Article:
The Israeli – Turkish relations are always an interesting topic to cover, as the latter claims championing the Palestinian cause, and by doing so, Erdogan is praised among hundreds of thousands of people across the Islamic world.
However, if we truly dig in, we conclude that Erdogan’s rhetoric against Israel is mainly aimed at gaining the hearts of hundreds of thousands if not millions across the world.
For example, the Turkish exports to Israel have steadily grown in the last 5 years despite the verbal attacks from Ankara against Tel Aviv. Similarly, the number of Israeli tourists in 2018 was the highest in a decade: Some 440,000 Israeli tourists entered the country, according to Turkey’s Tourism Ministry. The numbers increased in 2019, in exception for 2020 due to the outbreak of the corona virus.
Azerbaijan is the largest exporter of oil to Israel, providing it with about 40% of the annual consumption, and Azerbaijani oil arrives to Tel Aviv via a pipeline that passes through Turkey.
So, let’s put the verbal enmity between Turkey and Israel aside and Ankara’s comical stance regarding UAE’s and other Arab countries normalization with Israel and focus on the recent statement of Erdogan who said in December last year that he like to bring the ties with Israel to a better point.
First of all, as pointed out by Jonathan Gorvett in Asia Times, with the arrival of Joe Biden in the White House, regional players are recalibrating their foreign relations, including Turkey who is re-discovering the common interests with Israel that once made them such close regional partners.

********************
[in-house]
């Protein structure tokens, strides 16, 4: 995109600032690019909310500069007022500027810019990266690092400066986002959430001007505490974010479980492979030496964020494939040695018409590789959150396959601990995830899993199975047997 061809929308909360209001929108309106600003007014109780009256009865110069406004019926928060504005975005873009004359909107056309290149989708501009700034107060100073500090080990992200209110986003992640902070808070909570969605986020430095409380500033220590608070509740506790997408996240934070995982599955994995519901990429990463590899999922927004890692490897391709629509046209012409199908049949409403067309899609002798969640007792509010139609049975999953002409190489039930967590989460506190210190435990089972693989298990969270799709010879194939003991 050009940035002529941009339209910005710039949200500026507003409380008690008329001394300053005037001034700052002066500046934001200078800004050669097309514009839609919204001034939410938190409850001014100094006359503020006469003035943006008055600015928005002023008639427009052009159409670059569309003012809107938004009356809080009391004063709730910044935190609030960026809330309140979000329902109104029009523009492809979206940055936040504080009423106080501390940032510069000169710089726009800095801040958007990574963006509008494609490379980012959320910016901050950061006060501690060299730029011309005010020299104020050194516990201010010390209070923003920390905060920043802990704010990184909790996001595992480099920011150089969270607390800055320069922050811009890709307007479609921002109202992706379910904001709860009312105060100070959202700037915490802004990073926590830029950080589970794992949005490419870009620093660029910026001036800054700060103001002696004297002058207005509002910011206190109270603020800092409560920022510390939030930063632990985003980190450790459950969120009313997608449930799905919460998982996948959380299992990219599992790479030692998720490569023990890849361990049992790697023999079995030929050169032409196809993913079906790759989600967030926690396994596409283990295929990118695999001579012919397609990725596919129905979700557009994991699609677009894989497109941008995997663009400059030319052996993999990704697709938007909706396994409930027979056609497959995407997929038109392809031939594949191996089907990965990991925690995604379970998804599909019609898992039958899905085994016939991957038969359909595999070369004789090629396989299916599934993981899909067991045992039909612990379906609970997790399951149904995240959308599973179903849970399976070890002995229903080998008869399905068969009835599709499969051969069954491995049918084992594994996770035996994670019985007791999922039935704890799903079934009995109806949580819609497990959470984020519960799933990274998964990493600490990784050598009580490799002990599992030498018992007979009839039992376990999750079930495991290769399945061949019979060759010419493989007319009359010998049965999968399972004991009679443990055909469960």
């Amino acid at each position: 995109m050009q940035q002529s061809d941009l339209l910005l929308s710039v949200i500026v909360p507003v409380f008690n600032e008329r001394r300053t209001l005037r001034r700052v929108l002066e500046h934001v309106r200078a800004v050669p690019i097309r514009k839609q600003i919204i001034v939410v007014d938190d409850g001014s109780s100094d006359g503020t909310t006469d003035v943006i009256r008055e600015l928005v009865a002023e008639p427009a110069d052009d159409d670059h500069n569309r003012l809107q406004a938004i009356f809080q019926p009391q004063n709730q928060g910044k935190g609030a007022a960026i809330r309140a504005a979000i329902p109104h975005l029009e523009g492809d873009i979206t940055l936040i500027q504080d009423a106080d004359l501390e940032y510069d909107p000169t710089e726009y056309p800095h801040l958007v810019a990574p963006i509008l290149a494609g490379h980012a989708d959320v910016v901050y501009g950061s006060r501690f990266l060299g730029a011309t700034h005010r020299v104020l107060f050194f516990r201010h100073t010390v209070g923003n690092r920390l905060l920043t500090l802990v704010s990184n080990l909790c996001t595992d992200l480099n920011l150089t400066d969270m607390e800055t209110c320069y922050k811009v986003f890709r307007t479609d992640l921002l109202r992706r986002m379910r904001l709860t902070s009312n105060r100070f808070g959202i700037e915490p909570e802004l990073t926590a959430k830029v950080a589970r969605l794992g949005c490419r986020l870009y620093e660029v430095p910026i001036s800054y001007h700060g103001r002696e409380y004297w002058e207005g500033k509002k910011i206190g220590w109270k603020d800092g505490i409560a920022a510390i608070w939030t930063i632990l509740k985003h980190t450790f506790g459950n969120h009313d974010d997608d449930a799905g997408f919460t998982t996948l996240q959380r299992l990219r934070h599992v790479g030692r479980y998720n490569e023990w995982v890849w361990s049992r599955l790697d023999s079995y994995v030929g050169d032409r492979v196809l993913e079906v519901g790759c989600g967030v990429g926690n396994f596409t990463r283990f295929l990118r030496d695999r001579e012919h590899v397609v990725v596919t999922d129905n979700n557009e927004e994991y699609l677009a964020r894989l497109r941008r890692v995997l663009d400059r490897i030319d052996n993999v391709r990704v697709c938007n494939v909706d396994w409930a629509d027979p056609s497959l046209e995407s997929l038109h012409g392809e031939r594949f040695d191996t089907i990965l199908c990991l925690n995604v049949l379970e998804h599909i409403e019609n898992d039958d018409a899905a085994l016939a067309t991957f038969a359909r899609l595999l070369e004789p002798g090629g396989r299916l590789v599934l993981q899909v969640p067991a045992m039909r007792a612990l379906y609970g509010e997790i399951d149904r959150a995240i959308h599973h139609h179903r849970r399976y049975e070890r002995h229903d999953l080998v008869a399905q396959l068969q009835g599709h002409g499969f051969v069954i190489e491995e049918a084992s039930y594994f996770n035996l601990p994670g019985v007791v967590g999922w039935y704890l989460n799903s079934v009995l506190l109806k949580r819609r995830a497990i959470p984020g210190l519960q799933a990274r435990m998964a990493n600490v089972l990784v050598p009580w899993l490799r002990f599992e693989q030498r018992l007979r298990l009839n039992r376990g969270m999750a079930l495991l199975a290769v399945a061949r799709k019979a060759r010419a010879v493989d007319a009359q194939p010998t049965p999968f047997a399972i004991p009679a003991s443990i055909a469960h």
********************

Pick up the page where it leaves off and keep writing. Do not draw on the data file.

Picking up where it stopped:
First common interest according to Gorvett is Turkey’s desire to redraw maritime boundaries in the Eastern Mediterranean, where Turkey has recently been in dispute with neighbors Greece and Cyprus.
While Ankara claims that international agreements on sea territories – and the resources within and beneath them – are unfair, the EU surprisingly supported Athens and Nicosia saying that existing maritime arrangements have the backing of international law via the latest iteration of the UN Convention on the Law of the Sea.
The second motive of Turkey is the new President in the White House, as the Turkish leader is worried that the incoming Biden administration will be tougher towards Turkey than the outgoing Trump administration,” according to Aykan Erdemir, senior director of the Turkey Program with the Washington-based Foundation for the Defense of Democracies. Therefore, Erdogan hopes that even talk of a Turkish-Israeli rapprochement may win him some goodwill in Washington.
The third motive is Erdogan’s intention to regain the support of the Jewish lobby in the US or at least keeping them neutral in issues related to Turkey.
The fourth motive which concerns us all is the common hostility between Turkey and Israel towards their neighbor, Syria. In the 1990s, this enmity pushed Israel and Turkey toward strong security cooperation and the latter bought a lot of weapons from Israel. Therefore, Israel also has an interest in advancing reconciliation with Turkey to strengthen security and military cooperation, which was recently evident in the Nagorno Karabakh conflict, where Israel and Turkey supported Azerbaijan, a long-time ally of both.
It is worth noting that, the weapons that Turkey and Israel provided to Azerbaijan – especially in drone technology – played a significant role in Azerbaijan’s victory over the Armenians of Karabakh.
Hence, we can relate these events to reports that refer to the mediation of the President of Azerbaijan Aliyev between Turkey and Israel in order to empower ties between the three countries.
Therefore, we may witness this year a different approach from both Ankara and Tel Aviv, and this could not be the best news for Syria.
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Kevork Almassian is an award-winning political commentator from Syria. He is the founder of Syriana Analysis and is known for his contribution to the literature on the Syrian war.